Retail sales were OK in January.
The numbers: Retail sales in the U.S. rose modestly in January as Americans spent more money eating out and furnishing their homes, but spending was relatively soft at the start of the new year.
Retail sales climbed 0.3% last month, the government said Thursday, matching the MarketWatch forecast.
About half of the increase last month, however, was generated by home centers such as Home Depot and Lowe’s that sell lots of building supplies to small businesses. Sales were soft in most other segments of the retail industry that largely cater to households.
What happened: Sales at home centers jumped 2.1% to mark the biggest increase since last summer.
Bars and restaurants also saw a sharp increase in sales, which rose 1.2% for the second month in a row. People go out to eat more when they are confident in the economy.
Companies that sell home furnishings also reported a 0.6% rise in receipts as they continued to benefit from rising home sales. Sales also rose slightly for auto dealers and internet retailers.
On the negative side of the ledger, sales declined at gas stations owing to lower prices at the pump.
Sales also fell a steep 3.1% at clothing stores — the biggest decline since 2009.
Other segments that posted lower sales included pharmacies and box stores that sell electronics and appliances.
Sales for December and November were both reduced a tick to show a 0.2% increase in each month, reflecting somewhat softer business conditions at the end of the year.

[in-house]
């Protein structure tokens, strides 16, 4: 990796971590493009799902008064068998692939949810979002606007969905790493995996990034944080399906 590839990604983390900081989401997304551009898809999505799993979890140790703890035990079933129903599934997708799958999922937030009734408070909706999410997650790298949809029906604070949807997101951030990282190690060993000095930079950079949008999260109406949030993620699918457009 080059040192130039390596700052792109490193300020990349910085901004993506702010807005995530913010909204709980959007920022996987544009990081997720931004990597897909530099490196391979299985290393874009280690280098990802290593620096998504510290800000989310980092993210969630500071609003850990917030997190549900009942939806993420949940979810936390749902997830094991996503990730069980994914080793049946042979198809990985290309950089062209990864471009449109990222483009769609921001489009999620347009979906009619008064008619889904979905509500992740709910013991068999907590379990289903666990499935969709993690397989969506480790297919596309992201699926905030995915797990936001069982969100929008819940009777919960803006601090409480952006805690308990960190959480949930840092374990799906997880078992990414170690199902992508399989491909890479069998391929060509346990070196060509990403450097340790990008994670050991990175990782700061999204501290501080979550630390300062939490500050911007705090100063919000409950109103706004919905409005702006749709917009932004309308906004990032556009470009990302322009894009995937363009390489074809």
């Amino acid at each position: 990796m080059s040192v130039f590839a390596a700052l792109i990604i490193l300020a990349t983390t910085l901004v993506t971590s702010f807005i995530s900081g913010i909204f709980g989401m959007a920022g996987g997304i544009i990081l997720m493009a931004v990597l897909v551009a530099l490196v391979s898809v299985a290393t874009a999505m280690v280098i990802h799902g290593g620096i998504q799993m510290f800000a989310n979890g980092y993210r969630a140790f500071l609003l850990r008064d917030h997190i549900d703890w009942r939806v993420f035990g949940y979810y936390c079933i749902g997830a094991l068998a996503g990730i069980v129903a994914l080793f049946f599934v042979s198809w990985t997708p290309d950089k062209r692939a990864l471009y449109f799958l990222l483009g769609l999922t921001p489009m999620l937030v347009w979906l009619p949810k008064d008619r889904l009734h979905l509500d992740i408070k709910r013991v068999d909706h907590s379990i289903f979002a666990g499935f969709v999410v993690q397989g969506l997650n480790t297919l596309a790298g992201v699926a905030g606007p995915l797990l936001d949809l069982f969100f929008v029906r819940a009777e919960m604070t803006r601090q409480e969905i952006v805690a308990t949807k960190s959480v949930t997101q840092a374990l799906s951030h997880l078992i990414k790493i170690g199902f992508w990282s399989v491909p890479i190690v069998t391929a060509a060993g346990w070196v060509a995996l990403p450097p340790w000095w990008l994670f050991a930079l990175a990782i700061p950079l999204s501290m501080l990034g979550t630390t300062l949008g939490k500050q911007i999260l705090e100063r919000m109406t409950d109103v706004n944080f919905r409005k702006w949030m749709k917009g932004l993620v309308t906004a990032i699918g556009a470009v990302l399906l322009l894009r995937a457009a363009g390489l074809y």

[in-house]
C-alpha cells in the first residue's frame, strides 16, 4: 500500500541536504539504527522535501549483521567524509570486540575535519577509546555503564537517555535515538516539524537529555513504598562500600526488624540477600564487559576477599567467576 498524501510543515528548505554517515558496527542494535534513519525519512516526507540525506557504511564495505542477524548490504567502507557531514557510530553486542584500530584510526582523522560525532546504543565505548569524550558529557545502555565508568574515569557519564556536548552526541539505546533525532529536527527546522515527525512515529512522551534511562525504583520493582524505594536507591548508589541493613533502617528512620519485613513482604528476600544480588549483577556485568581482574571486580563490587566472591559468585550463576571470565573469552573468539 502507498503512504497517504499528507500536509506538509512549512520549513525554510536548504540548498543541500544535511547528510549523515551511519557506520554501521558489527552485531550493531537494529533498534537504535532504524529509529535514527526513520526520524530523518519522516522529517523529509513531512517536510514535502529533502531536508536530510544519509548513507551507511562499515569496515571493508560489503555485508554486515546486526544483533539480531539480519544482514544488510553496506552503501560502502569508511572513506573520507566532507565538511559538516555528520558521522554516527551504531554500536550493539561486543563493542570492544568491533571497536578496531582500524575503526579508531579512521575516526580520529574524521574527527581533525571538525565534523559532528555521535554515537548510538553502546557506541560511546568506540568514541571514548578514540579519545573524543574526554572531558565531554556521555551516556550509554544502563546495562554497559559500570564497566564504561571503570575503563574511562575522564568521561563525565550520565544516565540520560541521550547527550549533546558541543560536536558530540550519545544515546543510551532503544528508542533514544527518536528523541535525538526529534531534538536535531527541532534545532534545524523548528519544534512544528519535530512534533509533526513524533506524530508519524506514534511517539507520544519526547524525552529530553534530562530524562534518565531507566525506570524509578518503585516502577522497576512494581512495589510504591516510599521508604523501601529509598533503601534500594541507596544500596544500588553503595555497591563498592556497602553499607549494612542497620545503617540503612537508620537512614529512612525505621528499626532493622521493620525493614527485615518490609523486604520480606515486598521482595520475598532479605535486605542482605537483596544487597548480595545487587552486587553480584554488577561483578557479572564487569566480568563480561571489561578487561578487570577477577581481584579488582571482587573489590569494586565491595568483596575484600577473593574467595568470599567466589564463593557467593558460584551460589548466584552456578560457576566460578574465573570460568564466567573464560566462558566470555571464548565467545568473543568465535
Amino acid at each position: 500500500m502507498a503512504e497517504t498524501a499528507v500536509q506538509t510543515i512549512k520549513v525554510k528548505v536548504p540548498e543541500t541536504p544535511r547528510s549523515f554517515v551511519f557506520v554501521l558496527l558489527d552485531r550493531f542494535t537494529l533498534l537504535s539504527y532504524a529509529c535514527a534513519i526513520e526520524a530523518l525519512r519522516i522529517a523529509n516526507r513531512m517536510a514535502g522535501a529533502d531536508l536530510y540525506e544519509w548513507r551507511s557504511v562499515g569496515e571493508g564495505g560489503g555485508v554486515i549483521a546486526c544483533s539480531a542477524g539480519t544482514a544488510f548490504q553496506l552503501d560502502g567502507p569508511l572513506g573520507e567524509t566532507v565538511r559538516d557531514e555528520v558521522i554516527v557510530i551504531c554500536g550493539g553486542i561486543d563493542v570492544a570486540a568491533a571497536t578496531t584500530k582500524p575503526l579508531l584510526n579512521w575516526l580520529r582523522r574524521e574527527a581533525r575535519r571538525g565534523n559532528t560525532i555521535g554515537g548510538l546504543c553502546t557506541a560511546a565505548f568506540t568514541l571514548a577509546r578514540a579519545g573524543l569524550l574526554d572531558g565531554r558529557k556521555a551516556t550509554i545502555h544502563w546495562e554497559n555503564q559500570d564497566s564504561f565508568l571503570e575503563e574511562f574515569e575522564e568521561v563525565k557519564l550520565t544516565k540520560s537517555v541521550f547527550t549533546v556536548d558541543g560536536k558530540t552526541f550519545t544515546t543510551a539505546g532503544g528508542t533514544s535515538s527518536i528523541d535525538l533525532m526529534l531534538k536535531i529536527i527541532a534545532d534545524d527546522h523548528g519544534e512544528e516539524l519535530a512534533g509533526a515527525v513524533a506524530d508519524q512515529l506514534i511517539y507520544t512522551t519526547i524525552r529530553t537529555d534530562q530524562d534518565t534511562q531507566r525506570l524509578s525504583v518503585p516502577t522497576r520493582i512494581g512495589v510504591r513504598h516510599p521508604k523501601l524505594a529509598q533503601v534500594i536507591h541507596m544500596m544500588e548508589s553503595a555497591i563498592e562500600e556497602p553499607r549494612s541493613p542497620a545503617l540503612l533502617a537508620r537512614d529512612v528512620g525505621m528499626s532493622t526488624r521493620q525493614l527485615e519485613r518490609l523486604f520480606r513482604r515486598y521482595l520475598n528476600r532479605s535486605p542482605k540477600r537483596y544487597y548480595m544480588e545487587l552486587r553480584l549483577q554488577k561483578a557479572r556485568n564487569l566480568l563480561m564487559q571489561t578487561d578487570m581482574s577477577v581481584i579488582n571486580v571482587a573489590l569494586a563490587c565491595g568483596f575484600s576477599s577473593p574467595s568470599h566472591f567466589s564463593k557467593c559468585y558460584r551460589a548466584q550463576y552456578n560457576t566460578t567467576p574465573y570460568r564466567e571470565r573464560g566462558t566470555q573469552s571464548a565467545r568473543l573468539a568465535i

Big picture: Retail sales didn’t appear to add much to the economy in January. A more narrow measure of sales that is used in the government’s calculation of gross domestic product was basically flat in the month.
Yet retail sales — and consumer spending more broadly — are expected to rise fast enough in 2020 to keep the economy expanding at a steady pace. Higher incomes and the lowest jobless rate in 50 years have given Americans a lot of confidence in the economy.
Market reaction: The Dow Jones Industrial Average DJIA, -0.43% and S&P 500 SPX, -0.16% were set to open higher in Friday trades. Both indexes have set fresh record highs in the past week, but continuing worries about the spread of the COVID-19—the disease derived from the novel case of coronavirus that reportedly originated in Wuhan, China last year—seemed set to limit further gains for equities.
The 10-year Treasury yield TMUBMUSD10Y, -1.79% slipped to 1.59%.